Installing MongoDB on Ubuntu is only a few steps of procedure.
Let’s install MongoDB on Linux-Ubuntu using the native Ubuntu package manager
Note: This has been tested on Ubuntu 18.04
So let’s get started…
Install MongoDB on Ubuntu
Step 1. Add and Import the public key
wget -qO - https://www.mongodb.org/static/pgp/server-4.2.asc | sudo apt-key add -
Step 2. Create a Sources list file for MongoDB
echo "deb [ arch=amd64 ] https://repo.mongodb.org/apt/ubuntu bionic/mongodb-org/4.2 multiverse" | sudo tee /etc/apt/sources.list.d/mongodb-org-4.2.list
Step 3. Reload local package database
sudo apt-get update
Step 4. Install the MongoDB packages
sudo apt-get install -y mongodb-org
And this will install MongoDB on our Ubuntu system. We will see how we can start & stop Mongo, but before that a few things to check .
Things to Check
Now, If you installed via the package manager, the data directory
/var/lib/mongodb and the log directory
/var/log/mongodb are created during the installation.
The official MongoDB package includes a configuration file which is located at
Check MongoDB version on Ubuntu
Mongo – Database Version
// Below is the output db version v4.0.9 git version: fc525e2d9b0e4bceff5c2201457e564362909765 OpenSSL version: OpenSSL 1.1.0g 2 Nov 2017 allocator: tcmalloc modules: none build environment: distmod: ubuntu1804 distarch: x86_64 target_arch: x86_64
Mongo – Client Version
// Below is the output MongoDB shell version v4.0.9 git version: fc525e2d9b0e4bceff5c2201457e564362909765 OpenSSL version: OpenSSL 1.1.0g 2 Nov 2017 allocator: tcmalloc modules: none build environment: distmod: ubuntu1804 distarch: x86_64 target_arch: x86_64
Starting and Stopping MongoDB
There are a few methods we can start and stop MongoDB database. Let’s have a look at 2 of those methods.
Method 1: Using the `service` command
sudo service mongod start
sudo service mongod stop
sudo service mongod restart
Method 2: Using the `mongod` command
We will start mongo with a custom path for our database files. Mongo accepts a custom directory where we can choose to store our database at. So let’s start Mongo with a custom
Let’s first create a custom directory named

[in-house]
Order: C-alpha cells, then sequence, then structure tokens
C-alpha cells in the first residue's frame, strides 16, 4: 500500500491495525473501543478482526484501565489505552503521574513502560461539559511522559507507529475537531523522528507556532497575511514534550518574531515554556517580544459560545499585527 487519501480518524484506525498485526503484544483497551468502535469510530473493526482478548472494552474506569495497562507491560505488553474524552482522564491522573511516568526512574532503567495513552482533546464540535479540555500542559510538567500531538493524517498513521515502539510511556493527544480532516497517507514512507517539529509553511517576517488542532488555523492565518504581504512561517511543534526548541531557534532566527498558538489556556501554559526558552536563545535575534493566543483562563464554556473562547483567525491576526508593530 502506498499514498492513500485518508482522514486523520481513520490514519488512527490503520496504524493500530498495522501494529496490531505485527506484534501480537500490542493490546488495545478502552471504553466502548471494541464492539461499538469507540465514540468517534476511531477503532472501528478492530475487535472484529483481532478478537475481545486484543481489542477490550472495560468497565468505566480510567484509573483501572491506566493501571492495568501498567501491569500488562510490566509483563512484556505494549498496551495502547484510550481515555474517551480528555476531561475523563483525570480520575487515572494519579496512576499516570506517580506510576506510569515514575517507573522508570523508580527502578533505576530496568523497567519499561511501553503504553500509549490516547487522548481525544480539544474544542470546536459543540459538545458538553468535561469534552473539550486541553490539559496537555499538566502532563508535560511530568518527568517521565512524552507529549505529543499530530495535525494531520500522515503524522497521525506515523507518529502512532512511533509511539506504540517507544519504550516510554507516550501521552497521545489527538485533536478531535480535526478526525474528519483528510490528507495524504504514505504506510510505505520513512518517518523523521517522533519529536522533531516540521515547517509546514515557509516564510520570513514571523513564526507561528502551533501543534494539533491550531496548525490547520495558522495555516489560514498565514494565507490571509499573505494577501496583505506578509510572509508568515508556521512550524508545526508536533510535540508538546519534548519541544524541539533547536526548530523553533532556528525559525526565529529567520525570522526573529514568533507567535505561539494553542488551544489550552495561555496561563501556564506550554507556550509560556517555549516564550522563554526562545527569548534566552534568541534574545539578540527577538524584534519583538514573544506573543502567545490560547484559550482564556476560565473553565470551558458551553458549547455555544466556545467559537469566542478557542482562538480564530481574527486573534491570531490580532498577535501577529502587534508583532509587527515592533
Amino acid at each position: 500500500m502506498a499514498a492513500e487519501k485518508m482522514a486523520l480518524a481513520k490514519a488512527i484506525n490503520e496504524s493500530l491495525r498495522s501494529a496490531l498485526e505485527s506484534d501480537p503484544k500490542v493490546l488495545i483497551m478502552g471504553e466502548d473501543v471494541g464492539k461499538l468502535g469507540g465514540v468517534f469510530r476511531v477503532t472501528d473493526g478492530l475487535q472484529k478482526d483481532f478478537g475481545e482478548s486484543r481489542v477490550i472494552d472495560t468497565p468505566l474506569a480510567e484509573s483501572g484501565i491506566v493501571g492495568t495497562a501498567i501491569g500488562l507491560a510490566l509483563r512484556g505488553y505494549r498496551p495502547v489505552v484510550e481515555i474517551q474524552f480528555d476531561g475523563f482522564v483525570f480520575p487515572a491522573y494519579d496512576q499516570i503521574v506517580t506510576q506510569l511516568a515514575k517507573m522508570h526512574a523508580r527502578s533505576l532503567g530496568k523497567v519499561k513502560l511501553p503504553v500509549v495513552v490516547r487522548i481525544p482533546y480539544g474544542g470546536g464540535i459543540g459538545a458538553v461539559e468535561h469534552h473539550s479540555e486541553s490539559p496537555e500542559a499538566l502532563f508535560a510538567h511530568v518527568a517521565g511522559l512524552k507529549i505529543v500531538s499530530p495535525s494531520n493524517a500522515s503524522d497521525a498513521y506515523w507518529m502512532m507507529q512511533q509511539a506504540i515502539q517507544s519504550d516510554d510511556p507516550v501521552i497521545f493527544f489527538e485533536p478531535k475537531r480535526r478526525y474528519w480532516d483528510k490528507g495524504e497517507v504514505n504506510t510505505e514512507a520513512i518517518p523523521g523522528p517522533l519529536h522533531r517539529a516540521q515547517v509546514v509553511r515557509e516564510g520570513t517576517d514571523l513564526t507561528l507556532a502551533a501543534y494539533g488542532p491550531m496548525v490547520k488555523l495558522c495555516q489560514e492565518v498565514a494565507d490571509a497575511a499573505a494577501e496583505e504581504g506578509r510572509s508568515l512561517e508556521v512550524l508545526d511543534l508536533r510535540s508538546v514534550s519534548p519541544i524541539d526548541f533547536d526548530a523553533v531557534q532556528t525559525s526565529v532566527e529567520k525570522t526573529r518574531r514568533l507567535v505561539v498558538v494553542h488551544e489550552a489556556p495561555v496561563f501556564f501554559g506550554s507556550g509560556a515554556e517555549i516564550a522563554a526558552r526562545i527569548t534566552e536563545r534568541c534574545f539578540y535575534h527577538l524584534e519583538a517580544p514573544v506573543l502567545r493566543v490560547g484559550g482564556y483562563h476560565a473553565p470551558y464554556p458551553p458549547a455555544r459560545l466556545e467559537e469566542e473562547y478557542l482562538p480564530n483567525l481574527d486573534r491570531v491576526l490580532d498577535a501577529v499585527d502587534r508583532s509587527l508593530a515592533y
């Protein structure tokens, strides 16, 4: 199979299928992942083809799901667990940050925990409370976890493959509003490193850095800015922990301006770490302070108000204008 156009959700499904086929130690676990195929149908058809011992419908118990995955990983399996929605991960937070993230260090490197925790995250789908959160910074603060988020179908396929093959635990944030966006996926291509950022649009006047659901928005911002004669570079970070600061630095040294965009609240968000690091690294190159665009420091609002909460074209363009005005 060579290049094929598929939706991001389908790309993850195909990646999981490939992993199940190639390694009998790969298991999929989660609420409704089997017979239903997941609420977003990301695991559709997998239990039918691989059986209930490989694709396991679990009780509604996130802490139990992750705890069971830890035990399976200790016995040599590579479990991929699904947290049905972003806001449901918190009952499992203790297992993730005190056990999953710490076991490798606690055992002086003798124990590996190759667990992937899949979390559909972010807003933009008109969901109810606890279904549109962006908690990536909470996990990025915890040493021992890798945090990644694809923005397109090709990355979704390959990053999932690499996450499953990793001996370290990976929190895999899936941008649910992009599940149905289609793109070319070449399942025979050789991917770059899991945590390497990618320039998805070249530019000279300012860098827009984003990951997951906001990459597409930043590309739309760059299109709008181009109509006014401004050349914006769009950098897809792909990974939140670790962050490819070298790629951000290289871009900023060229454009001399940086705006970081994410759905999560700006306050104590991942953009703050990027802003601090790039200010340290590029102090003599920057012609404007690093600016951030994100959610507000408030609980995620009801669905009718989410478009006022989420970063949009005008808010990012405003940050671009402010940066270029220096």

db1 where we can store our database.
Step 1. Create a custom folder
mkdir -p ~/projects/db/mongo/tutorials/db1
Step 2. Start Mongo with the custom folder as dbpath
And now start MongoDB with this directory where our database will be stored.
sudo mongod --dbpath ~/projects/db/mongo/tutorials/db1
Step 3. Verify
Verify that the `mongod` process has started successfully by checking our ports with the following command in a different terminal tab.
sudo netstat -plnt
Step 4. Stop
Press CTRL+C to end the MongoDB process that was started in Step 2 in that same terminal tab where it was started.
Begin using MongoDB.
Start a mongo shell on the same host machine as the
mongod. You can run the
mongo shell without any command-line options to connect to a
mongod that is running on your localhost with default port 27017:
Let’s uninstall the MongoDB server, client and all the related packages from our Ubuntu system.
Step 1. Stop MongoDB.
mongod process by issuing the following command.
sudo service mongod stop
Step 2. Remove Packages.
Remove any MongoDB packages that you had previously installed.
sudo apt-get purge mongodb-org*
Step 3. Remove Data Directories.
Remove the default MongoDB databases and log files, or any other custom database and log files that you created. We created 1 database directory (`~/projects/db/mongo/tutorials/db1`) here in our blog so we can include that too. But, we’ll just use the default directories for the moment.
sudo rm -r /var/log/mongodb sudo rm -r /var/lib/mongodb